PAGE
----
FOX IN THE COW BARN by Steve Wilson.
It was supposed to be unlike anything at any local station anywhere.
A "dream team" of investigative reporters to tackle hometown issues
with the backing of Rupert Murdoch's Fox Television, which now owns
and operates more TV stations that any other company in America.
Instead, my investigative reporting partner Jane Akre and I, with
more than forty-two years of award winning journalism experience
between us, found our year at WTVT in Tampa to be a journalist's
Shortly after starting in December 1996, Jane discovered important
new unknown to the vast majority of viewers: virtually all milk sold
in Florida now comes, to one degree or another, from cows injected
with an artificial hormone banned in several countries, in large part
because of suspected links to human cancer and increased bacterial
and antibiotic residue in milk.
Everyone agreed it was an important story. And in a two-month
investigation, she and a photographer docoumented hormone injections
at all seven local dairy farms selected at random, where dairymen
[sic] had been promised by Monsanto up to 30% more milk from each
cow. Florida grocers admitted they had quietly broken their pledge
not to buy milk from hormone-treated cows. They had made those
public promises when the F.D.A. legalized the drug but protesting
consumers made it clear that any health risk from additional hormones
in milk was unacceptable.
We learned that routine tests for drug residue in milk do not screen
for a wide variety of antibiotics. We confirmed that two Canadian
govt. regulators have charged that Monsanto offered a $1-2 million
bribe in exchange for approval of the drug without further testing.
We documented a revolving door between Monsanto and the F.D.A. We
followed the money trail to the University of Florida, where Monsanto
sent millions in gifts and research grants that led to FDA approval
of the hormone while the school promoted its use. Meanwhile, we
found farmers who said the company wasn't properly reporting the
drug's adverse effects on animals, a charge Monsanto eventually
acknowledged. And we also documented how MOnsanto was using its
legal and political muscle to stifle labeling efforts that would have
helped consumers make a choice at the dairycase.
WTVT was so excited abour our findings that it bought thousands of
dollars in radio ads to promote the reports. But on the virtual eve
of the broadcast, Monsanto hired a New York lawyer to pressure Roger
Ailes, the former Republican operative who is now head of the Fox
News Network in New York, and our stories were pulled "for further
review." When the station's general manager- himself a former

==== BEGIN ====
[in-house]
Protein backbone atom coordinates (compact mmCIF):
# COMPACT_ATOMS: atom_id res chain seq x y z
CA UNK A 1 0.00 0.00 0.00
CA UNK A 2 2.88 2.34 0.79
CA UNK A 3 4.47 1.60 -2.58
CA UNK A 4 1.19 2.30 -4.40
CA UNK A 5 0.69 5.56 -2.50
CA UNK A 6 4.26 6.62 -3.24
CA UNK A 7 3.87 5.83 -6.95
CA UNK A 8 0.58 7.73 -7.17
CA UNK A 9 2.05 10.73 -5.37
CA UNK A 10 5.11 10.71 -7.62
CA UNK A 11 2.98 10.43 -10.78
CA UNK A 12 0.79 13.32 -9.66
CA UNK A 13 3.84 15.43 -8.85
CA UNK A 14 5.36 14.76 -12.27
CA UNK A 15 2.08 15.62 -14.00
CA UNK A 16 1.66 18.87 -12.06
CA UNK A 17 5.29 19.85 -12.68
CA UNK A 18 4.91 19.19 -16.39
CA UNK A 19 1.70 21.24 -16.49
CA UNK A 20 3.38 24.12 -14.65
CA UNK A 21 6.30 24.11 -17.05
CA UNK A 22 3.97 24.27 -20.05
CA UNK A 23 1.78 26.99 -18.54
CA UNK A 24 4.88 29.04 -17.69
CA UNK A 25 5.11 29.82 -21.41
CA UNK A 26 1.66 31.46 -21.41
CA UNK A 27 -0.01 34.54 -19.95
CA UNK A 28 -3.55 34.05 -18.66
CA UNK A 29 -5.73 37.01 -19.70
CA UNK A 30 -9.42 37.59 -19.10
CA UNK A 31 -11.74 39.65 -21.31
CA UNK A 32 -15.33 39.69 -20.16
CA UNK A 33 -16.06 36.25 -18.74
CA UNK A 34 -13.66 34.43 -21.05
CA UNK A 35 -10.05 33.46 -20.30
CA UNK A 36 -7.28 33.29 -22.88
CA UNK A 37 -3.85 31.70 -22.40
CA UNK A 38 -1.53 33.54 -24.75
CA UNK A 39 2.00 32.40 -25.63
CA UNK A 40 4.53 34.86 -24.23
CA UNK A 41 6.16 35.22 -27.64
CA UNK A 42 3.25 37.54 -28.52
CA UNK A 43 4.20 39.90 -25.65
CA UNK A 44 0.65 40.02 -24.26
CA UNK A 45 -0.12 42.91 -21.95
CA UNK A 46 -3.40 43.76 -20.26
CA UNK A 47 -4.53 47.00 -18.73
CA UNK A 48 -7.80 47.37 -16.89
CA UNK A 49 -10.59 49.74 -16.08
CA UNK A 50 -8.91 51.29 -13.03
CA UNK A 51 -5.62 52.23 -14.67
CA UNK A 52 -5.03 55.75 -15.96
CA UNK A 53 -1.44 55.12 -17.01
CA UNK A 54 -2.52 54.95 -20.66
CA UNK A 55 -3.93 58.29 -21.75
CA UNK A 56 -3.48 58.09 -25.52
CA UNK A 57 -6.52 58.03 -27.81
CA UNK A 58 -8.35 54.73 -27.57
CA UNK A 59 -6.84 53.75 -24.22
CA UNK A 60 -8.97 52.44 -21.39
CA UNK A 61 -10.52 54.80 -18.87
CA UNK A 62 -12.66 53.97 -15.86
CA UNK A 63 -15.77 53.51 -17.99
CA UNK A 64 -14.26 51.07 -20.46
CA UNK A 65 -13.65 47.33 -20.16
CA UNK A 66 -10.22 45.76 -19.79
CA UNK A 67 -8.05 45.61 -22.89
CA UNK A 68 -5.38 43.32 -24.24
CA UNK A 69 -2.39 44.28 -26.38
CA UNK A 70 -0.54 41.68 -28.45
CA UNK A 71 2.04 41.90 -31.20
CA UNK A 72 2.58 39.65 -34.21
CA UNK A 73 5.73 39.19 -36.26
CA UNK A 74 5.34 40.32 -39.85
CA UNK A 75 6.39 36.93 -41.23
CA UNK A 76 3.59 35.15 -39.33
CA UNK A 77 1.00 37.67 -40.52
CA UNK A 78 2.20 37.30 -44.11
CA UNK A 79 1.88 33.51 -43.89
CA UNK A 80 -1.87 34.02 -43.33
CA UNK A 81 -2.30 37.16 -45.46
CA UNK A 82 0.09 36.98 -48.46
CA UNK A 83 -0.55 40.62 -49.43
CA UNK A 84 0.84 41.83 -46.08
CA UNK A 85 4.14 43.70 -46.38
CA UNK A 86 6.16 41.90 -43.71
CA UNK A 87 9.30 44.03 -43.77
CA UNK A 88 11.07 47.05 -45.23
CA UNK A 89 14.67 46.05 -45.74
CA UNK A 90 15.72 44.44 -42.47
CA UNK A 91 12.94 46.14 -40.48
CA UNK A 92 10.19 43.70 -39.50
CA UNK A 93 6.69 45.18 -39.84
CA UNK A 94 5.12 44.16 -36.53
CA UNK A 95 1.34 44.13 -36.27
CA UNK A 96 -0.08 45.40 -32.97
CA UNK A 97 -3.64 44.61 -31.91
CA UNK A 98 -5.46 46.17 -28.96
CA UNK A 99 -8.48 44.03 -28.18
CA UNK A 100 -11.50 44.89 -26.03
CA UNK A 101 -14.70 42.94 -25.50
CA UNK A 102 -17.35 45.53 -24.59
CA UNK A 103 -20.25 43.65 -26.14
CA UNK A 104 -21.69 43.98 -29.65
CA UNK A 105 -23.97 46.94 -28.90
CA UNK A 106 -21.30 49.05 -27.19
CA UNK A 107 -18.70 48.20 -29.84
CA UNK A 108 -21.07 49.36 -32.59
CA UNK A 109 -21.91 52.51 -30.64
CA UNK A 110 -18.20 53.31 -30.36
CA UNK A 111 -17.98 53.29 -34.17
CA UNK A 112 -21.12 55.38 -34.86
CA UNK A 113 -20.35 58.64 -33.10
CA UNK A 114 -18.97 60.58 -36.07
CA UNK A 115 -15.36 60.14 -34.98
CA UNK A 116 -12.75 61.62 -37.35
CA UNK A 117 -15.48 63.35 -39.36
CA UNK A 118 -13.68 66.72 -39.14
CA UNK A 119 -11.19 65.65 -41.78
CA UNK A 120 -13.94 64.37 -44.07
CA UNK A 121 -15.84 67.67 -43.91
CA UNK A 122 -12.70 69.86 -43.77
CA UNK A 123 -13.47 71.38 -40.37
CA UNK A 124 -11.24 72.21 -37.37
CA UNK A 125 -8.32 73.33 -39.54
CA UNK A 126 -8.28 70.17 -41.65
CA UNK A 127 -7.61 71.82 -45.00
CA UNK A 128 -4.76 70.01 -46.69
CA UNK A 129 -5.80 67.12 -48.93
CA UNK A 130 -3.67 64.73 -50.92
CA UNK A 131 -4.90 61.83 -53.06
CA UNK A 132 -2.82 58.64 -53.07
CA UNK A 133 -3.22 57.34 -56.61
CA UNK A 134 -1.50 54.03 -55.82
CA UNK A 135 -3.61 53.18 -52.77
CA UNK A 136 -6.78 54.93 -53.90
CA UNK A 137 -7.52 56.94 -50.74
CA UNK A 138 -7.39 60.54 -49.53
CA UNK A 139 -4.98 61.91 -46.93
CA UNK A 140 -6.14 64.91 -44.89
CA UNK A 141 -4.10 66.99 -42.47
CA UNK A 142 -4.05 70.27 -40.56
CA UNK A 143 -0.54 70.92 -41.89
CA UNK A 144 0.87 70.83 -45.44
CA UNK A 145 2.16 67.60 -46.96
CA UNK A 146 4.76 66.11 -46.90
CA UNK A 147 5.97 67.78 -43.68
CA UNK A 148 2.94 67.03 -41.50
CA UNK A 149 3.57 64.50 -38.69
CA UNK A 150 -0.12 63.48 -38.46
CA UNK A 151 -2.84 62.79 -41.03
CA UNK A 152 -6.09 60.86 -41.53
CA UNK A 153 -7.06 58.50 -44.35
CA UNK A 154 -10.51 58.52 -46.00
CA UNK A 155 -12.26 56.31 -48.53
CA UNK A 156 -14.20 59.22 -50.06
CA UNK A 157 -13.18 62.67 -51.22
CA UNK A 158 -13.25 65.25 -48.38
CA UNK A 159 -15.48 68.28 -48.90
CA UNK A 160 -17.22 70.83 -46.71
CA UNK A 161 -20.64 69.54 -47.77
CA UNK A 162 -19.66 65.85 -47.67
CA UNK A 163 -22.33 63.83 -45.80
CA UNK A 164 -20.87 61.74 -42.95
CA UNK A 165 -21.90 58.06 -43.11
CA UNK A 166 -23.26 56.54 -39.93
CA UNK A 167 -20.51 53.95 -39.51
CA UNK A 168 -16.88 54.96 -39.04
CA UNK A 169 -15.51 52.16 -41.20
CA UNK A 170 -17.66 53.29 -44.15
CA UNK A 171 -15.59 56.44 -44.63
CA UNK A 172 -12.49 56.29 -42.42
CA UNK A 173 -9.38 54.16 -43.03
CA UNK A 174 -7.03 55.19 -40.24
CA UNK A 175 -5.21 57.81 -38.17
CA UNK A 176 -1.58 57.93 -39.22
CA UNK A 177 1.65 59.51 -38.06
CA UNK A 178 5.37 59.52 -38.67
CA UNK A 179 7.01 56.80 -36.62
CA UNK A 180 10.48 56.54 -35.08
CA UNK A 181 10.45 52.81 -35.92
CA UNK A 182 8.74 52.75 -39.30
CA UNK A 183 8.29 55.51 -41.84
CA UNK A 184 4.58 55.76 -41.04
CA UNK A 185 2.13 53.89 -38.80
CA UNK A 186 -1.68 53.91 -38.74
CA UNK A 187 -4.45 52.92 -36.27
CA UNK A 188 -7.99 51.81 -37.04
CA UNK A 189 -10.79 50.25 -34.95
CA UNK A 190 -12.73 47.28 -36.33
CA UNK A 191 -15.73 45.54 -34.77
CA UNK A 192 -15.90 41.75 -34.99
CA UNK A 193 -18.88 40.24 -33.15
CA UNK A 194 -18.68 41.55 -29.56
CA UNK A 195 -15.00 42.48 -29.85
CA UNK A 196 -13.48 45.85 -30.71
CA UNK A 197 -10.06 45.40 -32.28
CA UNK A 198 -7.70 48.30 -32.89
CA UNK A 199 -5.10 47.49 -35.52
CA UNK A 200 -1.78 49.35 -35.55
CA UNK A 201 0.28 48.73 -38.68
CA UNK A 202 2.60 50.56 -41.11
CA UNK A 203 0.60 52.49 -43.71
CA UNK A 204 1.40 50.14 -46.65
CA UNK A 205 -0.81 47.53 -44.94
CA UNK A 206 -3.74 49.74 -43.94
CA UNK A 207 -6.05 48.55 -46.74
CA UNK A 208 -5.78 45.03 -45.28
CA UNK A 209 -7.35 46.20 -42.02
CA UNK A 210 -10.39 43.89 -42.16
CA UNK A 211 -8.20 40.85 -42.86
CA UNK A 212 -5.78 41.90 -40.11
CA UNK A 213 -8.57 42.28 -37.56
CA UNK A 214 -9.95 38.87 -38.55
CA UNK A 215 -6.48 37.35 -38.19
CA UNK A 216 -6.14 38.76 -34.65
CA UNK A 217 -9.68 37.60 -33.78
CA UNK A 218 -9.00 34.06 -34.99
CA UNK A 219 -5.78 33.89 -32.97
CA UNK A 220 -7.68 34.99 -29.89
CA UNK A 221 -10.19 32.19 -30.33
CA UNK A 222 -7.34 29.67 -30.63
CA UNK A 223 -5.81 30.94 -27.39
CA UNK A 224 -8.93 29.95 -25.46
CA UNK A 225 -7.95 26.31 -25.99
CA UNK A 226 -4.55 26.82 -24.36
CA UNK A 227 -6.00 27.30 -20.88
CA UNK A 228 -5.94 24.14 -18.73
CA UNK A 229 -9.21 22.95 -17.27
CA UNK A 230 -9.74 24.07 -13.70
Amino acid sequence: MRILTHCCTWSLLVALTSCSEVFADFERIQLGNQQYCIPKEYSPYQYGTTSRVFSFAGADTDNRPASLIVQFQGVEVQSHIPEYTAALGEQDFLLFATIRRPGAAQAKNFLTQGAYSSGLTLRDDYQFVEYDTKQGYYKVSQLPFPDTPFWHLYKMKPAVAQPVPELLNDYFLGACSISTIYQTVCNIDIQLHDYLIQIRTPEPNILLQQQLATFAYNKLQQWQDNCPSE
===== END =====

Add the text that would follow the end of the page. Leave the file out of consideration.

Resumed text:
investigative reporter- found no error or lack of balance in our
reports, he set another airdate. Ailes immediately received another,
sharper letter from the Monsanto lawyer. Soon Fox lawyers were
rewriting our story, and we got a new G.M. and news director. "We
paid $3 billion for these television stations," we were told by David
Boyland, the manager Fox moved in "We'll decide what the news is.
The news is what we say its is."
After failing to follow through on a threat to fire us in forty-eight
hours for refusing to broadcast information that we documented to be
false and misleading, he offered us both large cash settlements. The
cornerstone of the deal was that we would never talk about the hormone
or how Fox handled the news. When we declined, we were ordered to
write and rewrite the story more than 70 times over the course of the
next seven months. We were suspended and unsuspended, locked out of
the station and its newsroom computer, and eventually fired in
December for "no cause" during a contract window. Now the station
has finally decided to broadcast a version of our story, apparently
in response to reporters' questions about why it wasn't being aired.
It's been nearly thirty years since the FCC last looked into a
complaint that a broadcaster was rigging or slanting the news (in the
CBS documentary "Hunger In America"). In that case. the commission
said, "if it is asserted by a newman [sic] that he was directed by
the licensee to slant the news, that would raise serious questions as
to the character qualifications of the licensee." That is exactly
the allegation at the heart of a civil whistleblower complaint we
filed in Florida this April. Fox responded with a news release
denying any wrongdoing and then ran to court with a motion to
dismiss, claiming the 1st Amendment should shield news organizations
from civil suits like ours. Monsanto reasserted the safety of its
artificial hormone and denied exerting any undue pressure.
We believe what happended to us should raise concern not only about
the rapidly decreasing number of companies that control our media but
also about the true character and motivation of those who seek to use
the public airwaves to enhance their corporate bottom llines.
For more information see: www.foxBGHsuit.com
Rick Welsh, Director
Sustainable Agriculture Research
& Education Program, Southern Region
University of Georgia, Georgia Station
1109 Experiment St.
Griffin, GA 30223
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